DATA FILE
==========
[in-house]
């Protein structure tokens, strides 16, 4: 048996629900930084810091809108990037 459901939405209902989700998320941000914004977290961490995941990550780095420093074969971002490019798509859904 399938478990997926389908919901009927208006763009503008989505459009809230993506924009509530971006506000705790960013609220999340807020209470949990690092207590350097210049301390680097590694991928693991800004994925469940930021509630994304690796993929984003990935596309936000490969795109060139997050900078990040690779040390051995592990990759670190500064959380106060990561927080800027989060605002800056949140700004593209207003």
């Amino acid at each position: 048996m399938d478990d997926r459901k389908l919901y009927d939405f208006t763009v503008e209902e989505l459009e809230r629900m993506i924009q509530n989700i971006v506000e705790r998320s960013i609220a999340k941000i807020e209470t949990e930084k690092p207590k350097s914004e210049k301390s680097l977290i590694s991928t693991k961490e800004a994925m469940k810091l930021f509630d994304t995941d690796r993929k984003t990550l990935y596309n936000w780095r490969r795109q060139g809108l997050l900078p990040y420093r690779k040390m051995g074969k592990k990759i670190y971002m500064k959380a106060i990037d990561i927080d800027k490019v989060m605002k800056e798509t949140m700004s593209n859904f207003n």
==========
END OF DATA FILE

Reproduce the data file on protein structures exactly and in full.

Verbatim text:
[in-house]
């Protein structure tokens, strides 16, 4: 048996629900930084810091809108990037 459901939405209902989700998320941000914004977290961490995941990550780095420093074969971002490019798509859904 399938478990997926389908919901009927208006763009503008989505459009809230993506924009509530971006506000705790960013609220999340807020209470949990690092207590350097210049301390680097590694991928693991800004994925469940930021509630994304690796993929984003990935596309936000490969795109060139997050900078990040690779040390051995592990990759670190500064959380106060990561927080800027989060605002800056949140700004593209207003």
């Amino acid at each position: 048996m399938d478990d997926r459901k389908l919901y009927d939405f208006t763009v503008e209902e989505l459009e809230r629900m993506i924009q509530n989700i971006v506000e705790r998320s960013i609220a999340k941000i807020e209470t949990e930084k690092p207590k350097s914004e210049k301390s680097l977290i590694s991928t693991k961490e800004a994925m469940k810091l930021f509630d994304t995941d690796r993929k984003t990550l990935y596309n936000w780095r490969r795109q060139g809108l997050l900078p990040y420093r690779k040390m051995g074969k592990k990759i670190y971002m500064k959380a106060i990037d990561i927080d800027k490019v989060m605002k800056e798509t949140m700004s593209n859904f207003n």